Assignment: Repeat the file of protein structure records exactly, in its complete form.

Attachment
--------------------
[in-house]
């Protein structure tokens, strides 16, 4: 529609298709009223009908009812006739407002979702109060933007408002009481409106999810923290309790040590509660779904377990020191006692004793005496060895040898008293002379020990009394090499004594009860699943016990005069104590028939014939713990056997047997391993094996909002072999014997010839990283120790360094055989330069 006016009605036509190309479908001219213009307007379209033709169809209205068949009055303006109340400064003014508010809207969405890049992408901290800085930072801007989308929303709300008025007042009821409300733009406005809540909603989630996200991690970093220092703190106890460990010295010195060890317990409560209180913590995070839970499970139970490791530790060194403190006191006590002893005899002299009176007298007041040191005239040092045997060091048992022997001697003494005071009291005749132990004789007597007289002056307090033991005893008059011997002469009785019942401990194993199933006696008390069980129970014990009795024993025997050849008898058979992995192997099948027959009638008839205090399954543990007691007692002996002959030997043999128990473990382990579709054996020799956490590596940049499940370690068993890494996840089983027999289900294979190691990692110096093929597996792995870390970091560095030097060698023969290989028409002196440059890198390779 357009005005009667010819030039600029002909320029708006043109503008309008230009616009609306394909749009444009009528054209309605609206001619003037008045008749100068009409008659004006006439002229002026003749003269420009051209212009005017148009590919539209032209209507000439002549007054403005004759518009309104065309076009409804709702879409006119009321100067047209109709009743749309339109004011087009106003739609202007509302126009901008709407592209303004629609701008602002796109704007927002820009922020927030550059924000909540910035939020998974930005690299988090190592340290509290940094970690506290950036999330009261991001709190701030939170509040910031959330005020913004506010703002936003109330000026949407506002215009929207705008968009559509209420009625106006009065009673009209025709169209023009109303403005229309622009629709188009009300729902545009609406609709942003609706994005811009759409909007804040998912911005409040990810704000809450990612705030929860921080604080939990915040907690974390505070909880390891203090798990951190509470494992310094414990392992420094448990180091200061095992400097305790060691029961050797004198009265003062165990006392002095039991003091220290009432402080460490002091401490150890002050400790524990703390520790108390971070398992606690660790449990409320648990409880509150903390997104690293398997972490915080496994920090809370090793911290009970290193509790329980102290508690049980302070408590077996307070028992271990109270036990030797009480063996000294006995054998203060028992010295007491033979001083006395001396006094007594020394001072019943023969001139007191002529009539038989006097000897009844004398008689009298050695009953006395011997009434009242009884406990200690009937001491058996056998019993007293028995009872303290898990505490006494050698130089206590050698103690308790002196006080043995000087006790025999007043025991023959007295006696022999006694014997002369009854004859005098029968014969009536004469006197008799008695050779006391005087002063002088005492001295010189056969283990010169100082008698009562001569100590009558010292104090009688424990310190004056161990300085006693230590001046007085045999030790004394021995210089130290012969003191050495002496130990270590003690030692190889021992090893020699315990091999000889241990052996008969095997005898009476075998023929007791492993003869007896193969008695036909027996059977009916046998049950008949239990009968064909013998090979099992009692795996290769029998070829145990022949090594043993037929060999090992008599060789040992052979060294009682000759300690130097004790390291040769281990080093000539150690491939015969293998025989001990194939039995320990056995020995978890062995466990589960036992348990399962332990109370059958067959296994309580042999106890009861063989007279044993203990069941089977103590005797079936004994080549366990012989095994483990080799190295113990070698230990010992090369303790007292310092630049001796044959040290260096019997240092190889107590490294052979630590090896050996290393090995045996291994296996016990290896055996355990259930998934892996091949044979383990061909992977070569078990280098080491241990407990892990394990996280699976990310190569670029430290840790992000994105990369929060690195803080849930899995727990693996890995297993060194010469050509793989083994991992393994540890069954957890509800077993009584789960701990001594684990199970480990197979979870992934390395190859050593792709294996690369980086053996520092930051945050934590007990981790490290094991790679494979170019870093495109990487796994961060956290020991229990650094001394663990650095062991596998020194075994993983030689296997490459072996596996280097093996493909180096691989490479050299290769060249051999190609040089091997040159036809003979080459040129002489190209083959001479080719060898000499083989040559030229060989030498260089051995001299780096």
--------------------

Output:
[in-house]
């Protein structure tokens, strides 16, 4: 529609298709009223009908009812006739407002979702109060933007408002009481409106999810923290309790040590509660779904377990020191006692004793005496060895040898008293002379020990009394090499004594009860699943016990005069104590028939014939713990056997047997391993094996909002072999014997010839990283120790360094055989330069 006016009605036509190309479908001219213009307007379209033709169809209205068949009055303006109340400064003014508010809207969405890049992408901290800085930072801007989308929303709300008025007042009821409300733009406005809540909603989630996200991690970093220092703190106890460990010295010195060890317990409560209180913590995070839970499970139970490791530790060194403190006191006590002893005899002299009176007298007041040191005239040092045997060091048992022997001697003494005071009291005749132990004789007597007289002056307090033991005893008059011997002469009785019942401990194993199933006696008390069980129970014990009795024993025997050849008898058979992995192997099948027959009638008839205090399954543990007691007692002996002959030997043999128990473990382990579709054996020799956490590596940049499940370690068993890494996840089983027999289900294979190691990692110096093929597996792995870390970091560095030097060698023969290989028409002196440059890198390779 357009005005009667010819030039600029002909320029708006043109503008309008230009616009609306394909749009444009009528054209309605609206001619003037008045008749100068009409008659004006006439002229002026003749003269420009051209212009005017148009590919539209032209209507000439002549007054403005004759518009309104065309076009409804709702879409006119009321100067047209109709009743749309339109004011087009106003739609202007509302126009901008709407592209303004629609701008602002796109704007927002820009922020927030550059924000909540910035939020998974930005690299988090190592340290509290940094970690506290950036999330009261991001709190701030939170509040910031959330005020913004506010703002936003109330000026949407506002215009929207705008968009559509209420009625106006009065009673009209025709169209023009109303403005229309622009629709188009009300729902545009609406609709942003609706994005811009759409909007804040998912911005409040990810704000809450990612705030929860921080604080939990915040907690974390505070909880390891203090798990951190509470494992310094414990392992420094448990180091200061095992400097305790060691029961050797004198009265003062165990006392002095039991003091220290009432402080460490002091401490150890002050400790524990703390520790108390971070398992606690660790449990409320648990409880509150903390997104690293398997972490915080496994920090809370090793911290009970290193509790329980102290508690049980302070408590077996307070028992271990109270036990030797009480063996000294006995054998203060028992010295007491033979001083006395001396006094007594020394001072019943023969001139007191002529009539038989006097000897009844004398008689009298050695009953006395011997009434009242009884406990200690009937001491058996056998019993007293028995009872303290898990505490006494050698130089206590050698103690308790002196006080043995000087006790025999007043025991023959007295006696022999006694014997002369009854004859005098029968014969009536004469006197008799008695050779006391005087002063002088005492001295010189056969283990010169100082008698009562001569100590009558010292104090009688424990310190004056161990300085006693230590001046007085045999030790004394021995210089130290012969003191050495002496130990270590003690030692190889021992090893020699315990091999000889241990052996008969095997005898009476075998023929007791492993003869007896193969008695036909027996059977009916046998049950008949239990009968064909013998090979099992009692795996290769029998070829145990022949090594043993037929060999090992008599060789040992052979060294009682000759300690130097004790390291040769281990080093000539150690491939015969293998025989001990194939039995320990056995020995978890062995466990589960036992348990399962332990109370059958067959296994309580042999106890009861063989007279044993203990069941089977103590005797079936004994080549366990012989095994483990080799190295113990070698230990010992090369303790007292310092630049001796044959040290260096019997240092190889107590490294052979630590090896050996290393090995045996291994296996016990290896055996355990259930998934892996091949044979383990061909992977070569078990280098080491241990407990892990394990996280699976990310190569670029430290840790992000994105990369929060690195803080849930899995727990693996890995297993060194010469050509793989083994991992393994540890069954957890509800077993009584789960701990001594684990199970480990197979979870992934390395190859050593792709294996690369980086053996520092930051945050934590007990981790490290094991790679494979170019870093495109990487796994961060956290020991229990650094001394663990650095062991596998020194075994993983030689296997490459072996596996280097093996493909180096691989490479050299290769060249051999190609040089091997040159036809003979080459040129002489190209083959001479080719060898000499083989040559030229060989030498260089051995001299780096």